The two-day Air India strike came to an end on Wednesday after the Delhi high court said it was illegal and the national carrier dismissed 17 officials, including union leaders, and suspended 15 engineers, in the strongest action it has taken against labour unrest.
The airline said as many as 73 flights were affected, with revenue losses running into Rs12 crore. The international services disrupted included flights to Singapore, Kathmandu, Dubai, Muscat and Abu Dhabi, a Delhi airport official said.
“We don’t want to compromise on three issues—accountability, discipline and service to passengers,” Air India chairman and managing director Arvind Jadhav said at a press briefing in Delhi, justifying the action taken by the management.
J.B. Kadian, general secretary of the Air Corporation Employees Union (Aceu), which claims the support of more than 12,000 of the 31,000 Air India employees, was among those sacked. He couldn’t be reached for comments.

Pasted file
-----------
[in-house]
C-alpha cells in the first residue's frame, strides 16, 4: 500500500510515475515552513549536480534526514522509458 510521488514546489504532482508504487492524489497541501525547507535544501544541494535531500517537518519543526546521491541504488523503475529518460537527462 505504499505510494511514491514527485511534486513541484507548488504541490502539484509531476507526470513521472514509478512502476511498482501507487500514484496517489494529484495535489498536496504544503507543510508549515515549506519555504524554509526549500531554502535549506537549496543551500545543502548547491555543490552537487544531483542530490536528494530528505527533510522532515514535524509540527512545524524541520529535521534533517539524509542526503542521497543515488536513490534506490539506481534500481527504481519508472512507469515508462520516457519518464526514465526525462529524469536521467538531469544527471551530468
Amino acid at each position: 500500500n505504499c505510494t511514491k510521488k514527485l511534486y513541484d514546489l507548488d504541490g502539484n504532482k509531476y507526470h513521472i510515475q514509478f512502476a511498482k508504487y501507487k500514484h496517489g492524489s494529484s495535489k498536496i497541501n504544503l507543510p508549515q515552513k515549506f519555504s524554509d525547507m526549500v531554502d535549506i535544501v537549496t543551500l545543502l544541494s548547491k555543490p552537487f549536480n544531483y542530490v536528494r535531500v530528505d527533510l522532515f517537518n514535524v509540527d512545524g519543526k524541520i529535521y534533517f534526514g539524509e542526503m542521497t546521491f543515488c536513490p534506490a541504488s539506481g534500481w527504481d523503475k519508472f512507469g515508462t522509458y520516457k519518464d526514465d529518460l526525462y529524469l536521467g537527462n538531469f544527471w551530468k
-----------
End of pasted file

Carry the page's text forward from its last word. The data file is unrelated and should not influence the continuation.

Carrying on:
“The way the passengers have been treated is completely unacceptable,” said a senior civil aviation ministry official. More people may be sacked or dismissed with the number rising by as many as 40 more, he said. The official said the carrier had wanted to take similar action in September, when pilots had reported sick on four days in a row to protest against salary cuts. That disruption had cost the airline some Rs80 crore in lost revenue. The carrier and the government are prepared to face a partial lockout if labour trouble persists, this official said.
While schedules are expected to be restored on Thursday, any further action by workers will continue to throw flights out of gear. “Now it’s going to get bad, this is going to precipitate (events),” said an Air India official who did not want to be named.
The airline management has said it will crack down on erring employees and has asked departments to prepare a list of those signing in, but performing their tasks. Employees found to be participating in any labour action will be counselled and then issued a warning, Jadhav said. Flights will take two-four days to get back to normal, the chairman said.
Earlier on Wednesday, aviation minister Praful Patel signalled the government’s backing for Jadhav.
“Air India management is free to take all appropriate action and I am sure they are going to adequately respond,” he said after briefing the Union Cabinet and the Prime Minister. “The management needs to act adequately and firmly.”